Simplifying Web Segmentation

By Hutt, Eduardo; Brun, Robert Le et al. | The McKinsey Quarterly, Summer 2001 | Go to article overview

Simplifying Web Segmentation


Hutt, Eduardo, Brun, Robert Le, Mannhardt, Thilo, The McKinsey Quarterly


(B2C) companies may have the tools they need to gain knowledge about every aspect of their customers' lives and thus to build personalized, profitable relationships with consumers. Unfortunately, acquiring the kind of information these tools need is a time-consuming and invasive process requiring customers to answer detailed questionnaires about their lives or to complete a lengthy series of transactions, and most of them just don't stick around long enough to provide a clear picture of their identities, needs, and tastes. Fortunately, there is an easier way to segment B2C consumers. It has worked well for a long time in the off-line world and can help B2Cs increase their appeal to customers from the start.

Empirical research shows that it is content, above all, that lures consumers to any World Wide Web site and persuades them to return. [1] To woo them successfully, a B2C--horizontal portal, mass marketer, and on-line community alike--must use tools that can anticipate customers' future needs, even without a complete picture of their tastes and circumstances. Because the surfing public has a wide range of content preferences, mass-market B2Cs face the formidable challenge of developing superior content that appeals to a highly diverse population. (On-line niche players, by definition, have a better idea of their audience, though it is bound to be smaller.)

Pay-TV companies, which face similar problems, assemble a variety of programs or channels, often acquired from third parties, that together satisfy the interests and preferences of the audience. A recent McKinsey study found that pay-TV companies could best uncover those interests and preferences by using basic sociodemographic variables--age, employment status, family role, and household structure (Exhibit 1)--which provide a better indication of the broad content preferences of large groups of consumers than any combination of widely tracked factors such as occupation, income, and attitude toward technology.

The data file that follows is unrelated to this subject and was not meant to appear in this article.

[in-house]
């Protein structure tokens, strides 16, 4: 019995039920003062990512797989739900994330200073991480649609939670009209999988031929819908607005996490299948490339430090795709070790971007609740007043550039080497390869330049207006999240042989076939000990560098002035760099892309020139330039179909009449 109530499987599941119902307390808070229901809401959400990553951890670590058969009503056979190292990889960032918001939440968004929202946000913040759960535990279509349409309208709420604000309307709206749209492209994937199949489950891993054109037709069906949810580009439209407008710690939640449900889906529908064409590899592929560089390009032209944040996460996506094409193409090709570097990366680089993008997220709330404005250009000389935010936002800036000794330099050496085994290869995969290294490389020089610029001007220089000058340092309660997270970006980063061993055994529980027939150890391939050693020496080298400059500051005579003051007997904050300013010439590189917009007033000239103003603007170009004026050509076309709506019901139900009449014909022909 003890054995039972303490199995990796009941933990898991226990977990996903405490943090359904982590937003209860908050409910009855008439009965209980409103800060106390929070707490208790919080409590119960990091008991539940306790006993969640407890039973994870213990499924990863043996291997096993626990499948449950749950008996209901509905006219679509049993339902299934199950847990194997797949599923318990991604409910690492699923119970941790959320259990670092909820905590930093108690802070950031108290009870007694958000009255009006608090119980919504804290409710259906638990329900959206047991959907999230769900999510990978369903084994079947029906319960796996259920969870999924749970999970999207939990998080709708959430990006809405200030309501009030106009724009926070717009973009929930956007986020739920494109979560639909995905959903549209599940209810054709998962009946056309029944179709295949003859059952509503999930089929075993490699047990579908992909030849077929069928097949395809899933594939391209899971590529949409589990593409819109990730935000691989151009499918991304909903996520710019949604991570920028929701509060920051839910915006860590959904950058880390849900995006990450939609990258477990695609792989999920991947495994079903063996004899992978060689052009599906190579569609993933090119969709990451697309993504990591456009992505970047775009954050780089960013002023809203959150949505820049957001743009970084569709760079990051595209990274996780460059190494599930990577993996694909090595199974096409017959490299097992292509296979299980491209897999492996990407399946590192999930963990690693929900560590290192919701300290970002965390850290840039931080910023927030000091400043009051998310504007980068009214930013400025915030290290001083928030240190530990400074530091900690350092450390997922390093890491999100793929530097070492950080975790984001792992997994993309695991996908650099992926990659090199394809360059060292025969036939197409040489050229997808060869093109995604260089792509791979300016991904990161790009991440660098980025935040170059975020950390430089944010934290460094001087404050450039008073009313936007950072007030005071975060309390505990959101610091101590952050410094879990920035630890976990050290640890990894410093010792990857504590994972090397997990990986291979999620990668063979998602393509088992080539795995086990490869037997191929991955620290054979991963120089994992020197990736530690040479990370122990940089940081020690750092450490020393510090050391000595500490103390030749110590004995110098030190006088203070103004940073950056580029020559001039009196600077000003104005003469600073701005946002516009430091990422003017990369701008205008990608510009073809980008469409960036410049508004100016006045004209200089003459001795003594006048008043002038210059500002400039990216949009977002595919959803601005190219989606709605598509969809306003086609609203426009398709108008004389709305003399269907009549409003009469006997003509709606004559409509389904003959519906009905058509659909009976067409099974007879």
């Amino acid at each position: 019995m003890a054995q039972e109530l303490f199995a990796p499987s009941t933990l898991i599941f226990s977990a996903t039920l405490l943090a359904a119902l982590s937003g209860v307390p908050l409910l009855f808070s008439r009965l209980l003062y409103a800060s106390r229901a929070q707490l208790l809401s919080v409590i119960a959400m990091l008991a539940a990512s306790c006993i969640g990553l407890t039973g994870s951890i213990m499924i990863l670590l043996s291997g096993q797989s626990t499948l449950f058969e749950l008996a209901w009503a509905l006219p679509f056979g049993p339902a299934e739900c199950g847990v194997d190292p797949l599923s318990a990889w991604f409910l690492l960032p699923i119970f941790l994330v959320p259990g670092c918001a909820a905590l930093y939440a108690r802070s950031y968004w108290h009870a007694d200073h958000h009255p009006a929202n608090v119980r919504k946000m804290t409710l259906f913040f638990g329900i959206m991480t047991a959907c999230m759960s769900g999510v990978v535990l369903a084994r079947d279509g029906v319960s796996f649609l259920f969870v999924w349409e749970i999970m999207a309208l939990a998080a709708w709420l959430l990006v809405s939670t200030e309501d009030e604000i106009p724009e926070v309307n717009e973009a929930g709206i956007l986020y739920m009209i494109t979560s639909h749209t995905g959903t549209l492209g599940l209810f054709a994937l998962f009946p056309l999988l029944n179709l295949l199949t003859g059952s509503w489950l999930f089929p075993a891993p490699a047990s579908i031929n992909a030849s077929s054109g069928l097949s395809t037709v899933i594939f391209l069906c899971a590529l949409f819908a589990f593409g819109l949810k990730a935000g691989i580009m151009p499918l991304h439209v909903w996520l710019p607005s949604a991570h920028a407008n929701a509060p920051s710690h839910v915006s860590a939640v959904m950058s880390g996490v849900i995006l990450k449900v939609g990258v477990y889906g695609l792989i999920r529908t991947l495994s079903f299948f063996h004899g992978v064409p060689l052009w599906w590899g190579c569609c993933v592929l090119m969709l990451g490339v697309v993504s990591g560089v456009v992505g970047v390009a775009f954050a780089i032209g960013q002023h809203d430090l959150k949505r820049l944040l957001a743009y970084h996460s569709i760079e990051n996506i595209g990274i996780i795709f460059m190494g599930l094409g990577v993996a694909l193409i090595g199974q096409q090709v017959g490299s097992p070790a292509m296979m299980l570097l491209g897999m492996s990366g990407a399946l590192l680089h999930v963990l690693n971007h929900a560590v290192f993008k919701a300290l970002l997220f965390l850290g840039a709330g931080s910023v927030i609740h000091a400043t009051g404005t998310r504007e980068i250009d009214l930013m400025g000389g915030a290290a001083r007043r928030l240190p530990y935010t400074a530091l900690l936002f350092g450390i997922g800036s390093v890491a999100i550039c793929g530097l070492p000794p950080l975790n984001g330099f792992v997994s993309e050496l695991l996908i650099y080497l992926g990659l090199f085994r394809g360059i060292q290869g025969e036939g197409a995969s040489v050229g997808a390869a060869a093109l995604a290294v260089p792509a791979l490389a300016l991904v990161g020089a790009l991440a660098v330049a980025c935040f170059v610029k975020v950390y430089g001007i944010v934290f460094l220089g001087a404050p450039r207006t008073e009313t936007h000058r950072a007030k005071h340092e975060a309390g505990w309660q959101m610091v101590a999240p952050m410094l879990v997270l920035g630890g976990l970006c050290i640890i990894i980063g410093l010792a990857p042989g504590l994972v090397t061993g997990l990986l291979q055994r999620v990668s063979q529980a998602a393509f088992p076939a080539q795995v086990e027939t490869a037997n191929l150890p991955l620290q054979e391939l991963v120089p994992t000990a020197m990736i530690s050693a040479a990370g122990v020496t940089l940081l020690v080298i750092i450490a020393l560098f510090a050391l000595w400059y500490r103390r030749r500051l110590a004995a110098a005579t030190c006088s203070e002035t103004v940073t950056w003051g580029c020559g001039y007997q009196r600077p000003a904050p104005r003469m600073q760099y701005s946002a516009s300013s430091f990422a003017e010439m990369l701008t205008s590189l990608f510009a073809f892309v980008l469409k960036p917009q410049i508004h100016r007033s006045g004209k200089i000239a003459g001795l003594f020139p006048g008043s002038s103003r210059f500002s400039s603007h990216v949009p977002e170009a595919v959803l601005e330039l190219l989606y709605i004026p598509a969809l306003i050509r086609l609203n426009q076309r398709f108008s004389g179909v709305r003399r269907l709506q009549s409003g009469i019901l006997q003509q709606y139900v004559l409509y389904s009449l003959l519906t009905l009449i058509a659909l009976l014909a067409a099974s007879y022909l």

B2C companies should find the four variables just as effective; indeed, B2Cs using them have sharply increased the percentage of Web site visitors who become customers--in the case of Andale, the leading auction services provider for on-line sellers, by more than 100 percent in some channels. Even a subset of the variables (age, for instance) has proved useful to B2Cs such as the sporting-goods retailer Fogdog. The even better news is that segmenting customers in this way is comparatively easy: companies don't need to invest in complicated data-mining software (similar segmentations have been used off-line for years), and other companies with on-line operations and specialists like DoubleClick can provide the necessary data. Since the information can be acquired without complicated customer databases or long registration forms, surfers get a personalized experience starting with their very first visit to the Web site. …

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